Getting People Involved Serving Jesus and Neighbor
Many organizations struggle with the “80/20 rule”. It refers to the observation that 20 percent of the people in a congregation end up doing 80 percent of the work.
What means does Grace Lutheran employ to encourage people to get involved with ministry? What can a new member expect in terms of service opportunity and discovery of their spiritual gifts?
1. We attempt to avoid use of the word ‘volunteer’
On one hand, the word “volunteer” is a wonderful word. It comes from a Latin word for “will” and conveys the sense that a person is willing to do the work that the Lord has given us to do.
But there is an unintended downside to the word volunteer. For most people, volunteer implies that serving is optional. As people crafted, equipped, and called by our Lord to serve, we cannot opt out of our service and ministry He has given us. [Ephesians 2:10] Maybe that is why the Bible does not use the word volunteer.
Ephesians 2:10 - 10 For we are his workmanship, created in Christ Jesus for good works, which God prepared beforehand, that we should walk in them.
Instead, God’s Word calls us “servants.” We always attempt to replace the word volunteer with the word servant when discussing roles and opportunities for serving in the church.
2. We talk to and encourage people who are not currently serving by invitation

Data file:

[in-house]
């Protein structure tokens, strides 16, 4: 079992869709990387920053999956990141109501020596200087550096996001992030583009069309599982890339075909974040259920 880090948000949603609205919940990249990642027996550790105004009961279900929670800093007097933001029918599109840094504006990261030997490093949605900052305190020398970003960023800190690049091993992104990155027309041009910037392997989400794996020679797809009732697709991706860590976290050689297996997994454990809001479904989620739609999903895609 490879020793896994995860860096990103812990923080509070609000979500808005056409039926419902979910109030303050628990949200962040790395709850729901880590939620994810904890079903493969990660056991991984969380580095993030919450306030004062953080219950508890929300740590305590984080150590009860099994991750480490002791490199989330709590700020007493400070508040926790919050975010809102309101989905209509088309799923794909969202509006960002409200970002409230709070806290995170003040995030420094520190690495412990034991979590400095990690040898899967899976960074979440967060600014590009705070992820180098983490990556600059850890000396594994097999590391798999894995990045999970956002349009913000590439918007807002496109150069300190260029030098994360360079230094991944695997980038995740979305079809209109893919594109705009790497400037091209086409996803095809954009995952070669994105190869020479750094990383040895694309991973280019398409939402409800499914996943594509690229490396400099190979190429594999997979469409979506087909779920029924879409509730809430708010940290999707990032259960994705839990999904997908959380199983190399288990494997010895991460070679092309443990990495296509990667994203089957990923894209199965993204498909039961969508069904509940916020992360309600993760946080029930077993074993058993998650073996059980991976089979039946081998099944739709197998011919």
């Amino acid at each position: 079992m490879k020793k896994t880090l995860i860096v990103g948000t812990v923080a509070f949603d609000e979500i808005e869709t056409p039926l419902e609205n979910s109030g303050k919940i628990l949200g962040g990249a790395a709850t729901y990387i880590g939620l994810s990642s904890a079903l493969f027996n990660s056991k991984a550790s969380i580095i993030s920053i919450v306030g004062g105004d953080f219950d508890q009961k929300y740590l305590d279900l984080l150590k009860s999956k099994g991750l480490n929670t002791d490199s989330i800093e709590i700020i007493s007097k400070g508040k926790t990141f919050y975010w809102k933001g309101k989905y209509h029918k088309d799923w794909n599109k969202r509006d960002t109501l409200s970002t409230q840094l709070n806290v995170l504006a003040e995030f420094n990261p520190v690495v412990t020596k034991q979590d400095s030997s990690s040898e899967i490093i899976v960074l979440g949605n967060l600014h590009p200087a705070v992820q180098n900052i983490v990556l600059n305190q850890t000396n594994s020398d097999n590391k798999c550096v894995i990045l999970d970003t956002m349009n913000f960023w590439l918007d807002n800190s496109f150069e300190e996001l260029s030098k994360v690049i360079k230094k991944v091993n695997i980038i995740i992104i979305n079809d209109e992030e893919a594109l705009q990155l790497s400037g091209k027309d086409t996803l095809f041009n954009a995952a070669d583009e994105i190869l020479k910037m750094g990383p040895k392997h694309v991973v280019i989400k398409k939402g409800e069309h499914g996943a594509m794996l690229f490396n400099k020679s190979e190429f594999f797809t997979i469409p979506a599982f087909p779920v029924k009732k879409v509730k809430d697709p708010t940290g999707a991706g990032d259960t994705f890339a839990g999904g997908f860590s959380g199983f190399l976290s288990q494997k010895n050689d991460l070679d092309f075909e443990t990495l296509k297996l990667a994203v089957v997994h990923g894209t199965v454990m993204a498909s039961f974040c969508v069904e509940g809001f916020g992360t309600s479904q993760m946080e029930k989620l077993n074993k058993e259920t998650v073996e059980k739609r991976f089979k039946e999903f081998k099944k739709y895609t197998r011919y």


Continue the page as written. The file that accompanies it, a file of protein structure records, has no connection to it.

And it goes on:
Like everyone else we may broadcast the need for people to help without asking individual people to serve. It is quicker and easier to add a blurb in the bulletin or make an announcement at the end of the service. However, the quicker and easier approach is not always most effective.
We want to get to know you: Learn about your work, hobbies, skills, things that you enjoy doing; including past experiences. This genuine discovery process hopefully identifies an opportunity to serve the needs of the congregation or ministry in alignment with your interests and abilities.
Everything is about relationships. Our relationship with God is only possible through the mercy and grace of our Lord and His work or redemption and obedience on the altar of the cross. We focus on building relationships with all members of our congregation by sharing the love and sacrifice of Christ. His invitations to serve are clear and compelling and personal and we are not bashful in repeating and sharing his gracious invitation for a closer relationship with Him.
The first invitation of Jesus: Rest.
Jesus said, “Come to Me, all you who labor and are heavy laden, and I will give you rest” (Matthew 11:28) Obeying God will bring his people rest for [their] souls [Jeremiah 6:16].
We find Jesus' yoke light because he is a Master who cares for us. His yoke is not lighter because he demands less, but because he bears more of the load for us. In contrast to unconcerned leaders who pride themselves on their own position - Jesus laid down his life for His sheep. Our motivation for obedience is not to disappoint the One who loves us as no one else ever can.
The second invitation of Jesus: Discipleship
Jesus said to them, “Follow Me, and I will make you become fishers of men'” [Mark 1:17]. We are saved to serve; we are redeemed to produce spiritual fruit; we are fished out of clay to be fishers of men. Opportunities abound. Our neighbors are without Christ, children are lost, the harvest is ripe and so Jesus challenges us to be fishers of men.